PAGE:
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(Reference retrieved automatically from Web of Science through information on FAPESP grant and its corresponding number as mentioned in the publication by the authors.)

Complete chloroplast genome sequences contribute to plant species delimitation: A case study of the Anemopaegma species complex

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Firetti, Fabiana [1] ; Zuntini, Alexandre Rizzo [2] ; Gaiarsa, Jonas Weismann [1] ; Oliveira, Renata Souza [1] ; Lohmann, Lucia G. [1] ; Van Sluys, Marie-Anne [1]
Total Authors: 6
[1] Univ Sao Paulo, Inst Biociencias, Dept Bot, Rua Matao 277, Cidade Univ, BR-05508090 Sao Paulo, SP - Brazil
[2] Univ Estadual Campinas, Inst Biol, Dept Biol Vegetal, Rua Monteiro Lobato 255, BR-13083970 Campinas, SP - Brazil
Total Affiliations: 2
Document type: Journal article
Source: AMERICAN JOURNAL OF BOTANY; v. 104, n. 10, p. 1493-1509, OCT 2017.
Web of Science Citations: 8

PREMISE OF THE STUDY: Bignoniaceae is an important component of neotropical forests and a model for evolutionary and biogeographical studies. A previous combination of molecular markers and morphological traits improved the phylogeny of the group. Here we demonstrate the value of next-generation sequencing (NGS) to assemble the chloroplast genome of eight Anemopaegma species and solve taxonomic problems. METHODS: Three NGS platforms were used to sequence total DNA of Anemopaegma species. After genome assembly and annotation, we compared chloroplast genomes within Anemopaegma, with other Lamiales species, and the evolutionary rates of protein-coding genes using Tanaecium tetragonolobum as the outgroup. Phylogenetic analyses of Anemopaegma with different data sets were performed. KEY RESULTS: Chloroplast genomes of A nemopaegma species ranged from 167,413 bp in A.foetidum to 168,987 bp in A.acutifolium ({''}typical{''} form). They exhibited a characteristic quadripartite structure with a large single-copy region (75,070-75,761 bp), a small single-copy region (12,766-12,817 bp) and a pair of inverted repeat regions (IRs) (39,480-40,481) encoding an identical set of 112 genes. An inversion of a fragment with ca. 8 kb, located in the IRs and containing the genes trnI-AAU, ycf2, and trnL-CAA, was observed in these chloroplast genomes when compared with those of other Lamiales. CONCLUSIONS: Anemopaegma species have the largest genomes within the Lamiales possibly due to the large amount of repetitive sequences and IR expansion. Variation was higher in coding regions than in noncoding regions, and some genes were identified as markers for differentiation between species. The use of the entire chloroplast genome gave better phylogenetic resolution of the taxonomic groups. We found that two forms of A. acutifolium result from different maternal lineages. (AU)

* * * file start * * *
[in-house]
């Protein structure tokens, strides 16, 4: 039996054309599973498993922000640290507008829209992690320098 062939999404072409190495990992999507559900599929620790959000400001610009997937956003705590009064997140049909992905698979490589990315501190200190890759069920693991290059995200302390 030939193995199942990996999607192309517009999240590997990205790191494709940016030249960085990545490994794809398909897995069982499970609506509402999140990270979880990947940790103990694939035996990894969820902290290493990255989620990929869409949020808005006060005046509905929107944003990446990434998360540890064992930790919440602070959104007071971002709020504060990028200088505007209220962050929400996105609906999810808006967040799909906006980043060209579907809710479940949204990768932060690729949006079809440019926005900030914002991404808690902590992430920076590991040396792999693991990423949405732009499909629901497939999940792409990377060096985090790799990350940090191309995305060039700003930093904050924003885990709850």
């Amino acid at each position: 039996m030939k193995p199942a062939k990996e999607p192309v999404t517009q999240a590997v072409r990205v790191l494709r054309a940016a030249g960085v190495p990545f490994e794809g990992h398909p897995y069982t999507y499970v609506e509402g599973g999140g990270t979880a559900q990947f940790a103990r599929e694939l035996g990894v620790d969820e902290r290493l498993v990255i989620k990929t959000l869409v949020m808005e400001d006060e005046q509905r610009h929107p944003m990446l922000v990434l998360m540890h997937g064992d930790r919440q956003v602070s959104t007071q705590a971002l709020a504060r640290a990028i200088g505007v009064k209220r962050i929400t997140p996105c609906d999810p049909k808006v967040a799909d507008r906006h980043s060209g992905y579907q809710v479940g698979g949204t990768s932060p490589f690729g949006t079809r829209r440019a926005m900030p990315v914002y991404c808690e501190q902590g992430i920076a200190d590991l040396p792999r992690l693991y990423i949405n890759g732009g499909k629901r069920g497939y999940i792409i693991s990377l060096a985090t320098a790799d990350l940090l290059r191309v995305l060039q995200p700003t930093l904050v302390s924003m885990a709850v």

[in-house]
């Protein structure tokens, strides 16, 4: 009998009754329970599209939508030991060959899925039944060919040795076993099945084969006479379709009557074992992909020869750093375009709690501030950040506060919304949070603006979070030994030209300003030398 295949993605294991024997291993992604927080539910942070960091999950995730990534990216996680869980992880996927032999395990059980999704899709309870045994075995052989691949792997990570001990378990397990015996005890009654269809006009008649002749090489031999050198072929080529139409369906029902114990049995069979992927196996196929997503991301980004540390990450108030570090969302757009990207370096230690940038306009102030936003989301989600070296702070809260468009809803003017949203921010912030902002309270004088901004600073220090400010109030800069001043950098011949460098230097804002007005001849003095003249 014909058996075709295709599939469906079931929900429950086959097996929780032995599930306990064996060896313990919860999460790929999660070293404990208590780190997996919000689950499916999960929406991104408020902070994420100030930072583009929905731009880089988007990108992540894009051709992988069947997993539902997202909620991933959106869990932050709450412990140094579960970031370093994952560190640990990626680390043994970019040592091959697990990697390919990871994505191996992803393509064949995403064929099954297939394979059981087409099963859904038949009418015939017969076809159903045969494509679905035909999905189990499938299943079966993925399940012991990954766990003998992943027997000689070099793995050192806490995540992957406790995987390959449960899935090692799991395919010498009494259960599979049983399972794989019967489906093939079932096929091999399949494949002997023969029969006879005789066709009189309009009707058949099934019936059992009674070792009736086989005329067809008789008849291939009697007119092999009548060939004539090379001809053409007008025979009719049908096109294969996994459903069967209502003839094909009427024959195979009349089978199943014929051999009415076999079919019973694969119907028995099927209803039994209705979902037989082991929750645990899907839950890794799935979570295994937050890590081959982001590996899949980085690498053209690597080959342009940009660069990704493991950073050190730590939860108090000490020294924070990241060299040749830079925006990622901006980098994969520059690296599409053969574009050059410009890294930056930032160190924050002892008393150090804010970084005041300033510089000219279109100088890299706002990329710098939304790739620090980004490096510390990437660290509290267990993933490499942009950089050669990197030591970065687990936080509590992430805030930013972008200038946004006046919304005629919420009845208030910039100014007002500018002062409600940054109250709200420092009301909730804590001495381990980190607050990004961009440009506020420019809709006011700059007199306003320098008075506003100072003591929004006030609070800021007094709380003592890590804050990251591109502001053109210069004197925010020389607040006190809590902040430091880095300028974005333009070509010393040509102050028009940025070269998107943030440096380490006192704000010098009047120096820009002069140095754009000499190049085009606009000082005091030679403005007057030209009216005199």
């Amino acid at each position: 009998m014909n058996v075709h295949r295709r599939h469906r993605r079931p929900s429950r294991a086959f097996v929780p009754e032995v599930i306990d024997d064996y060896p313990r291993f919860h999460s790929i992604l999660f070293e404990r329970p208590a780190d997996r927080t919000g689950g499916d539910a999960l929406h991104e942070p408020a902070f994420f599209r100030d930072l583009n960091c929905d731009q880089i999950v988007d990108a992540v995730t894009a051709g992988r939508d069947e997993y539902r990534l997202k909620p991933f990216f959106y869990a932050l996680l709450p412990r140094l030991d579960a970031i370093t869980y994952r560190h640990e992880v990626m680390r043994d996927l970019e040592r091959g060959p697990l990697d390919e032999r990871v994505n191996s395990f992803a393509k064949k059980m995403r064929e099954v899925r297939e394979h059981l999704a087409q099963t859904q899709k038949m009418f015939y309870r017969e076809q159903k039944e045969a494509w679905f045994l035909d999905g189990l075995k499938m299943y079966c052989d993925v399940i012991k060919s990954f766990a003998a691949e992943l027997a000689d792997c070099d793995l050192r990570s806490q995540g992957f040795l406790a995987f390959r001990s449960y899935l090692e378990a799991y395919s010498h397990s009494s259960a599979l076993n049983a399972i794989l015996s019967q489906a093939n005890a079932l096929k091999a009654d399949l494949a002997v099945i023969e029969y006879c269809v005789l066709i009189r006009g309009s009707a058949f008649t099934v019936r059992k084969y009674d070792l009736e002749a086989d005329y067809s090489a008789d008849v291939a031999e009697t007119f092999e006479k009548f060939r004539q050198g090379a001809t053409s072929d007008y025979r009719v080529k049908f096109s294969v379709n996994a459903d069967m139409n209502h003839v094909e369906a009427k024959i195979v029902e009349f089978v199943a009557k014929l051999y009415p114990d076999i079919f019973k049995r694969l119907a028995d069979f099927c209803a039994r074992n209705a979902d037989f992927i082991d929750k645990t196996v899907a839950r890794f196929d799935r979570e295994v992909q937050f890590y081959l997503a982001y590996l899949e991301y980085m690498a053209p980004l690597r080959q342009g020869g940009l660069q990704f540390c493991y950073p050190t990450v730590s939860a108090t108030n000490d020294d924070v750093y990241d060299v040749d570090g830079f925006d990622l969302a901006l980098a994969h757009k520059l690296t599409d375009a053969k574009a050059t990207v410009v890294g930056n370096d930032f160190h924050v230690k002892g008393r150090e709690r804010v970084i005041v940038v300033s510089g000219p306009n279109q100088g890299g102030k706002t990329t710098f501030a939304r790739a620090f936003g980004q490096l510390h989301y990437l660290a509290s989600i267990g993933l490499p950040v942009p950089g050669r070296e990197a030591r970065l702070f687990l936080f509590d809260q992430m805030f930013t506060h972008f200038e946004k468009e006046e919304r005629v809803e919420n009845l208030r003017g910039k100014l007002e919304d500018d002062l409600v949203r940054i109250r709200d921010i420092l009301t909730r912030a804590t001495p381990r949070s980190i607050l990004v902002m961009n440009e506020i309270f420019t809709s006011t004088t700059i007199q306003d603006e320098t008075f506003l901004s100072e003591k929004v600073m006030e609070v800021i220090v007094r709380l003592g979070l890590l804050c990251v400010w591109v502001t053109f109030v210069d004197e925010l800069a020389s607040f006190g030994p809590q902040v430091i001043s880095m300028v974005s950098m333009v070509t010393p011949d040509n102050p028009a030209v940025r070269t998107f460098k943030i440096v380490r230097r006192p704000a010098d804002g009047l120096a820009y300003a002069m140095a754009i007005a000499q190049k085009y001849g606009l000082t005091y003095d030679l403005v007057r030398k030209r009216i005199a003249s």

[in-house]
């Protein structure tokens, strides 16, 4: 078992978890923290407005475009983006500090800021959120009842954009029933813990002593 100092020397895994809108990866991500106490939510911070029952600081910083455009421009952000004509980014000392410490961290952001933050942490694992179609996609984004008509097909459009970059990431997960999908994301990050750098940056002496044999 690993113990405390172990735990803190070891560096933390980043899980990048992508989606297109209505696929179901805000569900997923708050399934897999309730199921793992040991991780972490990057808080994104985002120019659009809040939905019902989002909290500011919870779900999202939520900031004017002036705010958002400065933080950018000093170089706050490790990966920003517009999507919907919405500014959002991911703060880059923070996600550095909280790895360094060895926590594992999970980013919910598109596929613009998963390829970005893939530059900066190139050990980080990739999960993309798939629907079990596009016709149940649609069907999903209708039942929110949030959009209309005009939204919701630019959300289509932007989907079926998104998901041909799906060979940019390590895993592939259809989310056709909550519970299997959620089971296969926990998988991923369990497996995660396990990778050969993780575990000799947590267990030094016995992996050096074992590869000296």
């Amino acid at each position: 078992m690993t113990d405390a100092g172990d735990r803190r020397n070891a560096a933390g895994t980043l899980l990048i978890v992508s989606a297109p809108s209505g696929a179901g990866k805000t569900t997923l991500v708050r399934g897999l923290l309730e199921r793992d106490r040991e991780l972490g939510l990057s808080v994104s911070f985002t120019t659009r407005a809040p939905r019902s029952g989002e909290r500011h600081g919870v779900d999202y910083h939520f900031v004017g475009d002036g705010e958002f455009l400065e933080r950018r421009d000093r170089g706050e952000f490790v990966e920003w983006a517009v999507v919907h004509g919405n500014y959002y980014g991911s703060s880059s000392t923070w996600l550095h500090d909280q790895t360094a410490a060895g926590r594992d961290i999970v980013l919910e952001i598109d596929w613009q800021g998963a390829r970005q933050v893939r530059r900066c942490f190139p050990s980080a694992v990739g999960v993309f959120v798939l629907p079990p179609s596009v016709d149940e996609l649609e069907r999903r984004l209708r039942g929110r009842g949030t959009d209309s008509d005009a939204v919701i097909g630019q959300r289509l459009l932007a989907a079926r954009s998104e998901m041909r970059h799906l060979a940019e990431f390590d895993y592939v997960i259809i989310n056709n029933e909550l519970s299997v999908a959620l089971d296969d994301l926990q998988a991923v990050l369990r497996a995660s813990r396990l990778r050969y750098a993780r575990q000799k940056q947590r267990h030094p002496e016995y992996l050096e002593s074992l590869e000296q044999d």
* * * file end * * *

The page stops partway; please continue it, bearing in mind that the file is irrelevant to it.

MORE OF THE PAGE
FAPESP's process: 13/10362-7 - Delimitation of Anemopaegma species complex (Vell.) Stellf. ex de Souza (Bignonieae, Bignoniaceae) based on transposable elements
Grantee:Fabiana Firetti-Leggieri
Support type: Scholarships in Brazil - Post-Doctorate
FAPESP's process: 12/50260-6 - Structure and evolution of the Amazonian biota and its environment: an integrative approach
Grantee:Lúcia Garcez Lohmann
Support type: BIOTA-FAPESP Program - Thematic Grants
FAPESP's process: 11/50859-2 - Systematics of the tribe Bignonieae (Bignoniaceae)
Grantee:Lúcia Garcez Lohmann
Support type: Regular Research Grants
FAPESP's process: 08/52074-0 - Sugarcane genome sequence: plant transposable elements are active contributors to gene structure variation, regulation and function
Grantee:Marie-Anne van Sluys
Support type: Program for Research on Bioenergy (BIOEN) - Thematic Grants